This week’s Fossil Friday features one of Diamond Valley Lake’s most common large mammals, the bison.
Specifically, this bone is the atlas vertebra, the first vertebra in the neck. It’s shown above in anterior view. The large hole in the bone is the neural canal, which carries the spinal cord in the live animal. The large concavities on each side of the neural canal are the articulations for the skull’s occipital condyles.
Below is the posterior view:
The preservation is a little rougher on this side. The posterior edge of the neural arch (the top of the neural canal) is missing, as is most of the right transverse process. The flat areas to each side of and slightly below the neural canal are the articular surfaces for the 2nd cervical vertebra, the axis.
Here is the dorsal view:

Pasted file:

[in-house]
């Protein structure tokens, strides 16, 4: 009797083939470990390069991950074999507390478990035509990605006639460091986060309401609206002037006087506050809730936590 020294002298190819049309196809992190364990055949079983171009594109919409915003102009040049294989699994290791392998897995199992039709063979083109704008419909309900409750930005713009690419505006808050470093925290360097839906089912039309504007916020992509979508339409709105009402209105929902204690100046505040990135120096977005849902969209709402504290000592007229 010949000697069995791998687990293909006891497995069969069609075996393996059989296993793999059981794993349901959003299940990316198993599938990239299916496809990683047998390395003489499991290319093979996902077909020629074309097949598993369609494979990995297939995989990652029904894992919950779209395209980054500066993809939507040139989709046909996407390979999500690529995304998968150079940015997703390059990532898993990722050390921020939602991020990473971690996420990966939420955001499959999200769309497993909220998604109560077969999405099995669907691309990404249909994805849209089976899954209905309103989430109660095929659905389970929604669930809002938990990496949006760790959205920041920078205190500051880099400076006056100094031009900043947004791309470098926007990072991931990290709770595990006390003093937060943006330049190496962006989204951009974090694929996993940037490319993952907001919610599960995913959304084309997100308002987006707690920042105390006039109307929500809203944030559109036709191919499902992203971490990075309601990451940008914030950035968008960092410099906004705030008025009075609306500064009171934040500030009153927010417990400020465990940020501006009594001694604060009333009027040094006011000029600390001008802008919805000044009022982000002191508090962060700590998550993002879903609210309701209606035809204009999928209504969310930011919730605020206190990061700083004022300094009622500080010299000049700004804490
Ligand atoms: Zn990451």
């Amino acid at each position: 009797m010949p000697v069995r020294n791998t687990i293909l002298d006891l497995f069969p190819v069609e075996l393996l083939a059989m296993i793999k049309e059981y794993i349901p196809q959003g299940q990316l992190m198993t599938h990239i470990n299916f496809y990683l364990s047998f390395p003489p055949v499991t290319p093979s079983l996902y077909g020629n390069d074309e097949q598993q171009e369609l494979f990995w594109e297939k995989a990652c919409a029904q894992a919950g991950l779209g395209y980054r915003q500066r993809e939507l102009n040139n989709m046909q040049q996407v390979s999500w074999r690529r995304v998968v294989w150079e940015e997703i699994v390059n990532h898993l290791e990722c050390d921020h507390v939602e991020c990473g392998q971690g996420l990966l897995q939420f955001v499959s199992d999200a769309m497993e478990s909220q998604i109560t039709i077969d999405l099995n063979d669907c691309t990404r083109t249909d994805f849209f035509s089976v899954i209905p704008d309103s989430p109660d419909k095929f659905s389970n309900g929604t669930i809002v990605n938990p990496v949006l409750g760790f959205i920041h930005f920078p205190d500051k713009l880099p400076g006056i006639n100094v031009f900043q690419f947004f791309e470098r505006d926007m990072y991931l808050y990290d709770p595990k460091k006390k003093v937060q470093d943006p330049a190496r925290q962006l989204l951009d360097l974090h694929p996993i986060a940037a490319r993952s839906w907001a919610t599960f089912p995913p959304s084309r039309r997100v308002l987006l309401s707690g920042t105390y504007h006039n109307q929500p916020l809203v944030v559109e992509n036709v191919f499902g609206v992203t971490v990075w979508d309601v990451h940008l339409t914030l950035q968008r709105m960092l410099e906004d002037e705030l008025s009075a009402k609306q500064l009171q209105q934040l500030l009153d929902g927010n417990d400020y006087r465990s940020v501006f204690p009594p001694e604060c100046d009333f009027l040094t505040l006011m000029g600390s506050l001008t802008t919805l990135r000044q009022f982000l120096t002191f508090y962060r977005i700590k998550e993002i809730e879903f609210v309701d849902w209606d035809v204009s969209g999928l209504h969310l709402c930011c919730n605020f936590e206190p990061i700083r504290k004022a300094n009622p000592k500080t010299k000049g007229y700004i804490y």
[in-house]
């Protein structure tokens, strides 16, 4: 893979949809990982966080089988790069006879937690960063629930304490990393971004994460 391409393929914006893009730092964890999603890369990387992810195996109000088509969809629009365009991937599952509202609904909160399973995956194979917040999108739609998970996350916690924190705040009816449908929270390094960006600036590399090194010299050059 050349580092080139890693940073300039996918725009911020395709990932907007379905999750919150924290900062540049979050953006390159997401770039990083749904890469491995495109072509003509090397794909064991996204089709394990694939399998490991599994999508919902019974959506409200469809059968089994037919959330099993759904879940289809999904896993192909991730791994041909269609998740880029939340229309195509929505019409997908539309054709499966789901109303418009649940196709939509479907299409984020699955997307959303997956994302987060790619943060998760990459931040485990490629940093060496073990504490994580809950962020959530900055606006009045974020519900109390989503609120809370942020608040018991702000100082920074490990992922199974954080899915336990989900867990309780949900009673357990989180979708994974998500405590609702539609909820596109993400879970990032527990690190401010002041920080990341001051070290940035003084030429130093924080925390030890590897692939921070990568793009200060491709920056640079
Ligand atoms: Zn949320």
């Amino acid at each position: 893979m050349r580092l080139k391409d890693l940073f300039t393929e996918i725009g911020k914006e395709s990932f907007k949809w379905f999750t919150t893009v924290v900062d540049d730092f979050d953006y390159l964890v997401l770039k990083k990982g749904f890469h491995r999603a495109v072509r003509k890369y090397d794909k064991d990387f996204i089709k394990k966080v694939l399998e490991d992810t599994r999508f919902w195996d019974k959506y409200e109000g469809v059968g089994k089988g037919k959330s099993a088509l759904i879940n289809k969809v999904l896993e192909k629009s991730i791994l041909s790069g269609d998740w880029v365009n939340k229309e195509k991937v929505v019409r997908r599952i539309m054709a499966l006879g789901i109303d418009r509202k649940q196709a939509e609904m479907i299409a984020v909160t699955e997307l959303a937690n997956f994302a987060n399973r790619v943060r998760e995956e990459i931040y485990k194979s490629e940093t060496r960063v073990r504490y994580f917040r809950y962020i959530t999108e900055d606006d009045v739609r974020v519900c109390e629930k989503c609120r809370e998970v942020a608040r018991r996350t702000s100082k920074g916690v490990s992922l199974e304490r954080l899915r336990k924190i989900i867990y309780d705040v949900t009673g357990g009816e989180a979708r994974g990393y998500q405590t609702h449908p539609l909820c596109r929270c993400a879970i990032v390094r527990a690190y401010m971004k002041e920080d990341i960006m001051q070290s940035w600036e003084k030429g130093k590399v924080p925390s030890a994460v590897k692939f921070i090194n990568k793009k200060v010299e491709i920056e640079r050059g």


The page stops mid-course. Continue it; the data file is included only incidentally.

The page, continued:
This vertebra is identified in our records as Bison antiquus. It comes from the West Dam area of the lake; sediments there are mostly less than 20,000 years old and seem to only produce Bison antiquus and not the large Bison latifrons. Bison antiquus is generally considered to be closely related or ancestral to the modern Bison bison, and indeed this atlas looks very similar to a modern bison’s. This make an interesting contrast to the DVL bison atlas I wrote about back in May 2015. That vertebra was identified as Bison sp., but its shape is a bit different from this one (I even commented at the time that it differed from Bison bison). So perhaps our two extinct bison species really do have distinct atlas shapes. At some point we’ll have to compare these bones to atlases that are associated with skulls to confirm that we’re seeing specific differences and not individual or sexual variation.